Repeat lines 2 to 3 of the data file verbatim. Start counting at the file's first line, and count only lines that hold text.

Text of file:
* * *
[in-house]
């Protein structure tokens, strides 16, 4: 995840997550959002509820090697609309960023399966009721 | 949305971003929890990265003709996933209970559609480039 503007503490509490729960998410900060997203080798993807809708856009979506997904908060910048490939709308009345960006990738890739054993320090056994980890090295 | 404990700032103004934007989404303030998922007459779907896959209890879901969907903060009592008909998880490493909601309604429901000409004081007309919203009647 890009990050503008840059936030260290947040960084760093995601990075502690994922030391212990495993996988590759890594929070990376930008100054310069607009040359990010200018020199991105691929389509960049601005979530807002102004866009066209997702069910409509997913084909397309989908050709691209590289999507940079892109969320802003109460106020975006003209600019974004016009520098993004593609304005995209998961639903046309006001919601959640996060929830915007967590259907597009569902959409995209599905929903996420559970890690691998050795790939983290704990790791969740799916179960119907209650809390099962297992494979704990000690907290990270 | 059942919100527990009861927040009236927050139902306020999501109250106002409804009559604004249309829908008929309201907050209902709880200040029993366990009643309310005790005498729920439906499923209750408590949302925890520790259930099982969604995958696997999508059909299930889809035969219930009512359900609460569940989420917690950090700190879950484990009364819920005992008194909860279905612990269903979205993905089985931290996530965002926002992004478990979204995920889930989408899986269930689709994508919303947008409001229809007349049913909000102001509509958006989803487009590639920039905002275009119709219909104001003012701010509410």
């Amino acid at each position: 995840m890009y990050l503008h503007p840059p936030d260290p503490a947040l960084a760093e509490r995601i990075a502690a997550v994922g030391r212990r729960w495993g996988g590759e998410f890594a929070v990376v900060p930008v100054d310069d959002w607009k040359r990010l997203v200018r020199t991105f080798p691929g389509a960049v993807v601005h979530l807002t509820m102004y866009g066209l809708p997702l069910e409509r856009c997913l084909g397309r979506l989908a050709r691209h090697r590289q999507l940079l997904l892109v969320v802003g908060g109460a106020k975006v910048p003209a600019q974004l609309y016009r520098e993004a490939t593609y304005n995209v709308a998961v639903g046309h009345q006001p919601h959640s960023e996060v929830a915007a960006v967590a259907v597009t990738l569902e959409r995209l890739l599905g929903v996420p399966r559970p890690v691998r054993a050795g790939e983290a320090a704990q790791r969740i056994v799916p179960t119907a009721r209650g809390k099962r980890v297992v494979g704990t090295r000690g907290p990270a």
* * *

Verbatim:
């Protein structure tokens, strides 16, 4: 995840997550959002509820090697609309960023399966009721 | 949305971003929890990265003709996933209970559609480039 503007503490509490729960998410900060997203080798993807809708856009979506997904908060910048490939709308009345960006990738890739054993320090056994980890090295 | 404990700032103004934007989404303030998922007459779907896959209890879901969907903060009592008909998880490493909601309604429901000409004081007309919203009647 890009990050503008840059936030260290947040960084760093995601990075502690994922030391212990495993996988590759890594929070990376930008100054310069607009040359990010200018020199991105691929389509960049601005979530807002102004866009066209997702069910409509997913084909397309989908050709691209590289999507940079892109969320802003109460106020975006003209600019974004016009520098993004593609304005995209998961639903046309006001919601959640996060929830915007967590259907597009569902959409995209599905929903996420559970890690691998050795790939983290704990790791969740799916179960119907209650809390099962297992494979704990000690907290990270 | 059942919100527990009861927040009236927050139902306020999501109250106002409804009559604004249309829908008929309201907050209902709880200040029993366990009643309310005790005498729920439906499923209750408590949302925890520790259930099982969604995958696997999508059909299930889809035969219930009512359900609460569940989420917690950090700190879950484990009364819920005992008194909860279905612990269903979205993905089985931290996530965002926002992004478990979204995920889930989408899986269930689709994508919303947008409001229809007349049913909000102001509509958006989803487009590639920039905002275009119709219909104001003012701010509410």
């Amino acid at each position: 995840m890009y990050l503008h503007p840059p936030d260290p503490a947040l960084a760093e509490r995601i990075a502690a997550v994922g030391r212990r729960w495993g996988g590759e998410f890594a929070v990376v900060p930008v100054d310069d959002w607009k040359r990010l997203v200018r020199t991105f080798p691929g389509a960049v993807v601005h979530l807002t509820m102004y866009g066209l809708p997702l069910e409509r856009c997913l084909g397309r979506l989908a050709r691209h090697r590289q999507l940079l997904l892109v969320v802003g908060g109460a106020k975006v910048p003209a600019q974004l609309y016009r520098e993004a490939t593609y304005n995209v709308a998961v639903g046309h009345q006001p919601h959640s960023e996060v929830a915007a960006v967590a259907v597009t990738l569902e959409r995209l890739l599905g929903v996420p399966r559970p890690v691998r054993a050795g790939e983290a320090a704990q790791r969740i056994v799916p179960t119907a009721r209650g809390k099962r980890v297992v494979g704990t090295r000690g907290p990270a």